Keith Jarrett Trio Returns to the Kimmel Center: "The Twenty-Fifth Anniversary Tour"
“ The set was more relaxed and informal and had the feeling of a club date or even at times a jam session. ”
Keith Jarrett Trio
The Kimmel Center for the Performing Arts, Verizon Hall
September 19, 2008
The universally acclaimed Keith Jarrett Trio returned for its third visit to the Kimmel Center as part of its "Twenty-Fifth Anniversary Tour" and to kick off the new season of Citibank-sponsored jazz events. I reviewed the Trio's last performance there in April, 2004. The current performance was similar in that it featured a host of standards, but differed in its "flavor.".
The 2004 concert was a seriously disciplined show of virtuosity and sophistication. By contrast, the current set was more relaxed and informal and had the feeling of a club date or even at times a jam session. The group appeared even a bit dazed at times, and Jarrett's few remarks were light and humorous, providing welcome relief from his legendary barbed attacks and confrontations. There was more of a sense of the experimentation that often occurs when a jazz group does a late night set in a club. At times, they achieved the exhilaration and spontaneity that leads audiences to tap their toes and add excited "yelps" to their applause for solos. That added a sense of fun to the exceptional and creative exploration of the music that invariably characterizes this legendary group. As my friend, jazz pianist Tom Lawton, told me afterward, "It was a truly great concert. I especially dug the second half. Jarrett's one of the most versatile pianists in the jazz world. He was in top form, very ebullient and florid, with some introspective moments..."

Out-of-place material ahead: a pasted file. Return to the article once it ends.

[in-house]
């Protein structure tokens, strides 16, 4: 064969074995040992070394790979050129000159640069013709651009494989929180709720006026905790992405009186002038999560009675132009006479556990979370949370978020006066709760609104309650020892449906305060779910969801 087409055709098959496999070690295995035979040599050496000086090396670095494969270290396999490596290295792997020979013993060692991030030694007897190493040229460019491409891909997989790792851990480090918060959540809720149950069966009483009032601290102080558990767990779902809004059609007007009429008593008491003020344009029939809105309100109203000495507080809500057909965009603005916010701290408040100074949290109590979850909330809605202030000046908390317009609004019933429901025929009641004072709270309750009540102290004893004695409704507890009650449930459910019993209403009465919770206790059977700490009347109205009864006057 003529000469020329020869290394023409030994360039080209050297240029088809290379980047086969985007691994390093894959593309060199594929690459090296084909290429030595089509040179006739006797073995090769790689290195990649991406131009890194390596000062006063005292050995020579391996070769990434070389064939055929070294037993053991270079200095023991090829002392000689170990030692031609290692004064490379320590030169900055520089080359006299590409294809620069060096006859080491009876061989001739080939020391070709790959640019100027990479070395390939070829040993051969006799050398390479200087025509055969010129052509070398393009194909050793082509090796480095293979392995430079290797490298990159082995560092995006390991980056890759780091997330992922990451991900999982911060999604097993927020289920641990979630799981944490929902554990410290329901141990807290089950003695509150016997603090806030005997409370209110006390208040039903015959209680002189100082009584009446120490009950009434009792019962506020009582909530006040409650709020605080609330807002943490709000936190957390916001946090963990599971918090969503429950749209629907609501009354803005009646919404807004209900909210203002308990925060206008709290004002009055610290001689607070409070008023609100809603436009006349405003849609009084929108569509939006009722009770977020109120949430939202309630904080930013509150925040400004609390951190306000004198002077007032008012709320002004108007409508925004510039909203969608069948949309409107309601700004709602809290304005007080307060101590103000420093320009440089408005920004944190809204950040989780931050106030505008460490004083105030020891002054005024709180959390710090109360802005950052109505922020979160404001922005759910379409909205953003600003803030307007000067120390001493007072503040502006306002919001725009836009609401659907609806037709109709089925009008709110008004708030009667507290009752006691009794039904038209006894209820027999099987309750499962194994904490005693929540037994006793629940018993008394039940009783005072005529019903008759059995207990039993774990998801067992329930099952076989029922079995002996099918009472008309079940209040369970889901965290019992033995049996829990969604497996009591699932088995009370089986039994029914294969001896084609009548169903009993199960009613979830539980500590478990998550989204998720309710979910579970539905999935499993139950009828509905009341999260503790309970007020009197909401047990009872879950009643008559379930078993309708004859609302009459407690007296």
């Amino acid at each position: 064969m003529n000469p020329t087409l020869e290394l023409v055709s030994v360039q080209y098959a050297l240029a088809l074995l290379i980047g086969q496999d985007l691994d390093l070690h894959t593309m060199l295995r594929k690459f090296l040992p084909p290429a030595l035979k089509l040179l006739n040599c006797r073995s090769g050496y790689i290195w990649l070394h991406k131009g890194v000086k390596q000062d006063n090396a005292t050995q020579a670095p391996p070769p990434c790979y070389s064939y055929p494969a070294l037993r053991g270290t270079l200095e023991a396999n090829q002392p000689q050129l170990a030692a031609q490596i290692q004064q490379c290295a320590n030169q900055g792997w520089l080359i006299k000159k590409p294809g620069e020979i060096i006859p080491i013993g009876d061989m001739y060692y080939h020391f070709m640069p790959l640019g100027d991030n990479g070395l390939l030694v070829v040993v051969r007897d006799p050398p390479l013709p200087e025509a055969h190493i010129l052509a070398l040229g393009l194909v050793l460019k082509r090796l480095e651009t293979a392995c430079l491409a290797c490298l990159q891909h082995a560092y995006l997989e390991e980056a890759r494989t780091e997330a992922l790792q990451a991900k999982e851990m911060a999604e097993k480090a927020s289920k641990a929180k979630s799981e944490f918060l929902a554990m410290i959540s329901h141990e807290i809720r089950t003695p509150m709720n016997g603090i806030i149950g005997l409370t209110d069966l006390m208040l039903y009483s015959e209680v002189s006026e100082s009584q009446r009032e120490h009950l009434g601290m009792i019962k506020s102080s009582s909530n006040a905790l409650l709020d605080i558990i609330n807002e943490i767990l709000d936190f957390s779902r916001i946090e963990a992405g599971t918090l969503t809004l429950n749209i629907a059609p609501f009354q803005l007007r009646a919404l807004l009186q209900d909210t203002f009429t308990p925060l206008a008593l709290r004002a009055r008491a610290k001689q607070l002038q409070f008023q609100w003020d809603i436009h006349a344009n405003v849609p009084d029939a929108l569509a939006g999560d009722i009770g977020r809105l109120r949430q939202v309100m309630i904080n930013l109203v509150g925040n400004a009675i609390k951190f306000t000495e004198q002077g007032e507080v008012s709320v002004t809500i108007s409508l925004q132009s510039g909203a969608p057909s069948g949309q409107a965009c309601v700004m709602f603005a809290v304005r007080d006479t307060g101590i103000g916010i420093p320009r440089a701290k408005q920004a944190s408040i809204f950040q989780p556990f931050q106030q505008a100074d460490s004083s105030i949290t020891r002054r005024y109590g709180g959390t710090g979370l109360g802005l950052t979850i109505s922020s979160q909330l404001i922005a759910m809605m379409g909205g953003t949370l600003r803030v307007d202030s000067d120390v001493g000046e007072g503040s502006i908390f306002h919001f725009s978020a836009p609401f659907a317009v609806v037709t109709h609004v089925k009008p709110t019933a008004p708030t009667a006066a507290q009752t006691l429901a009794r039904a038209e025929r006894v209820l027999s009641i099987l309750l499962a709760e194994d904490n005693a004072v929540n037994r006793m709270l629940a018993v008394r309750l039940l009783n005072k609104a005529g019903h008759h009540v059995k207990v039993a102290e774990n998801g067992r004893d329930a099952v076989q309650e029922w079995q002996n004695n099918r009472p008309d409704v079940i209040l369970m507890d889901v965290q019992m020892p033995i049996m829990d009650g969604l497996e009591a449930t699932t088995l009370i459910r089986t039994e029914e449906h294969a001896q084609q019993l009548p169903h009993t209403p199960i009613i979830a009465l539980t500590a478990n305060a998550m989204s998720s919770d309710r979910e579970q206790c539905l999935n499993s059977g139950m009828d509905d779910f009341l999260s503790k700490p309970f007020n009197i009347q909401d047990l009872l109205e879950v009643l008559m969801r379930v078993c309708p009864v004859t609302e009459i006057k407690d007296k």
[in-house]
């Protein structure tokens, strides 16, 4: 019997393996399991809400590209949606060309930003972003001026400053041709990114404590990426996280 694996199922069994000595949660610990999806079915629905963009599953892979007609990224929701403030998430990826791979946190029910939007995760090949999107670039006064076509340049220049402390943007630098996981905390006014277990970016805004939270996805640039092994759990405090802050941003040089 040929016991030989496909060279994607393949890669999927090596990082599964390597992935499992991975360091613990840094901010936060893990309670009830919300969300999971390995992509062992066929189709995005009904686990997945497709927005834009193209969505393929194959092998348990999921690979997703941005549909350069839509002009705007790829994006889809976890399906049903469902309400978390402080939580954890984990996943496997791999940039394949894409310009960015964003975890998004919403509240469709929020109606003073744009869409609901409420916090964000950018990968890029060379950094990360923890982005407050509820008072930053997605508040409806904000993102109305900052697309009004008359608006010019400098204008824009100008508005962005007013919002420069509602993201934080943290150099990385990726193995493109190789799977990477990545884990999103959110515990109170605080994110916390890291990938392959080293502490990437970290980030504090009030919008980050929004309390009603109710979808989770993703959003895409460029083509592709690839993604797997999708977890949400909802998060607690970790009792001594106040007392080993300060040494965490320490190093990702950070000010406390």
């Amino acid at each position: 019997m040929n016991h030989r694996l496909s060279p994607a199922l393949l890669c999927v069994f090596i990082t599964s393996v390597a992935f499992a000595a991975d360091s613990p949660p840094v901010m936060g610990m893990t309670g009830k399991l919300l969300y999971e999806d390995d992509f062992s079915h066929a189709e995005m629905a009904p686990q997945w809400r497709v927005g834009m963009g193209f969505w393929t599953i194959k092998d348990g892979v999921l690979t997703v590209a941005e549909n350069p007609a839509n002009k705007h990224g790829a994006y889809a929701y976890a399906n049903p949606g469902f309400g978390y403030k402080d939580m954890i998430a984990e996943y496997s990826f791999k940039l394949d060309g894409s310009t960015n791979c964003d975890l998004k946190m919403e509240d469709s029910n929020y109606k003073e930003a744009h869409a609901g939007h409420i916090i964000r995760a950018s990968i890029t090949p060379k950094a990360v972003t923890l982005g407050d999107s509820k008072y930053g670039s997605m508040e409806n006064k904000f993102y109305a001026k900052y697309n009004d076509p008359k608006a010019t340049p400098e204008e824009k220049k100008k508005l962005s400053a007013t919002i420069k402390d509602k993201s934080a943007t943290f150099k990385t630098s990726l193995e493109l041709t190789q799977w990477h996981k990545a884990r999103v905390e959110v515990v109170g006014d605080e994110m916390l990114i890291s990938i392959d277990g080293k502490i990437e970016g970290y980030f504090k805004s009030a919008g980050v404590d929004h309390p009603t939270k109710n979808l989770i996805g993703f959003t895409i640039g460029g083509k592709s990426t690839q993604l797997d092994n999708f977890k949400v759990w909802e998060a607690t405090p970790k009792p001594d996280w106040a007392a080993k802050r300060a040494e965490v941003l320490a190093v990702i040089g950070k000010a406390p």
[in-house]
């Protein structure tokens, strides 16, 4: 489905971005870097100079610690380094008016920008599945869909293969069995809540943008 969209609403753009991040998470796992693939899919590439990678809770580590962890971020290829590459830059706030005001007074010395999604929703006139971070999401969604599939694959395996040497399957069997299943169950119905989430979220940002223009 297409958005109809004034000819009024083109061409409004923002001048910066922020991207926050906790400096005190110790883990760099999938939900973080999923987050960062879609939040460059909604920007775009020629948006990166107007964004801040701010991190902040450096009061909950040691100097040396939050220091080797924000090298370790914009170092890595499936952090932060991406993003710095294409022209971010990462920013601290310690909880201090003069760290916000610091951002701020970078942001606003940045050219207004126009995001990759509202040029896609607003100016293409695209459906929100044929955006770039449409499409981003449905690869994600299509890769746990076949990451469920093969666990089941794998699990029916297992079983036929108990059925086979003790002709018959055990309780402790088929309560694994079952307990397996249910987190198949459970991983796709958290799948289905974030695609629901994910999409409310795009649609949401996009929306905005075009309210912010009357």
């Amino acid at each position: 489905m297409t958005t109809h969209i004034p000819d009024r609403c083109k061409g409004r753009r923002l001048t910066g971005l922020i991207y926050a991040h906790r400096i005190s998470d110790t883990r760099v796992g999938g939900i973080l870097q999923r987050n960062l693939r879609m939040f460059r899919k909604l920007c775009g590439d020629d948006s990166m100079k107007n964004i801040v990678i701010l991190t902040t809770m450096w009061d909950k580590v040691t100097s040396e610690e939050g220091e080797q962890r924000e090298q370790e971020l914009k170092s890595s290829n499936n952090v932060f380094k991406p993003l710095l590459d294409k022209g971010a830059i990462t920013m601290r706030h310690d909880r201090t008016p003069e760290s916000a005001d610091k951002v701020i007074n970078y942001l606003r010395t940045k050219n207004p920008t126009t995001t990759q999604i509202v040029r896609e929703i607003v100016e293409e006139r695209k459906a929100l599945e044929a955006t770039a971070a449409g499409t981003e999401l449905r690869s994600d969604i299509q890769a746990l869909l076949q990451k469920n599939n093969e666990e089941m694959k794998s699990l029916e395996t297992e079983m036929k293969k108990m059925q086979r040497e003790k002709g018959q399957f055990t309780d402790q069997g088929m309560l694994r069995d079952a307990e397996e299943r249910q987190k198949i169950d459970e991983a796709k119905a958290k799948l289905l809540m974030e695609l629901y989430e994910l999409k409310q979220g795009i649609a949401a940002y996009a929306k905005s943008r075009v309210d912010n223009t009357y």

What can a reviewer say about Keith Jarrett and this long-lived Trio that hasn't been said before? One can only repeat the encomiums, as from my last review: "Jarrett's virtues include his remarkable mastery of the piano and of music, along with his extraordinary ability to invent new lines, uncannily avoiding lapses and cliches. He has taken the art of improvisation to a level unheard of before him. And he is an excellent group leader. With Peacock and DeJohnette, he has fashioned a trio that is in itself an art form, an expression of the highest aspiration possible within the mainstream of contemporary small group jazz." Despite or because of the relaxed atmosphere, the group certainly lived up to its stellar reputation in this particular gig, ranging through the jazz repertoire with implicit references to their inspirations, such as Bill Evans and Chick Corea for Jarrett, Scott LaFaro and Paul Chambers for Peacock, and Elvin Jones for DeJohnette.
The concert started with a lovely and lively performance of "If I Were a Bell, I'd be Ringing," which Jarrett began with a long, slow solo intro that broke out into full swing with the trio. "Autumn Leaves" was executed with Jarrett's masterful interpretive skill on ballads, achieving great subtlety. A less-often played number, "Little Man You've Had a Busy Day," featured a masterful drum solo by DeJohnnette, which prefigured other brief and extended soloistic ventures by him throughout the evening. While in the previous concert, it was Jarrett who drove and guided the group, in this evening, DeJohnette seemed to be the propelling force. Peacock also soloed marvelously with his exquisite tone and nimble but accurate fingering. Next, the Pete LaRoca tune, "One for Majid" combined excitement and precision at a level that makes this group such a pleasure to hear. Coleman/McCarthy's "I'm Gonna Laugh You Out of My Life," a Nat King Cole favorite, was done in a dark, bluesy way and concluded the first part of the concert.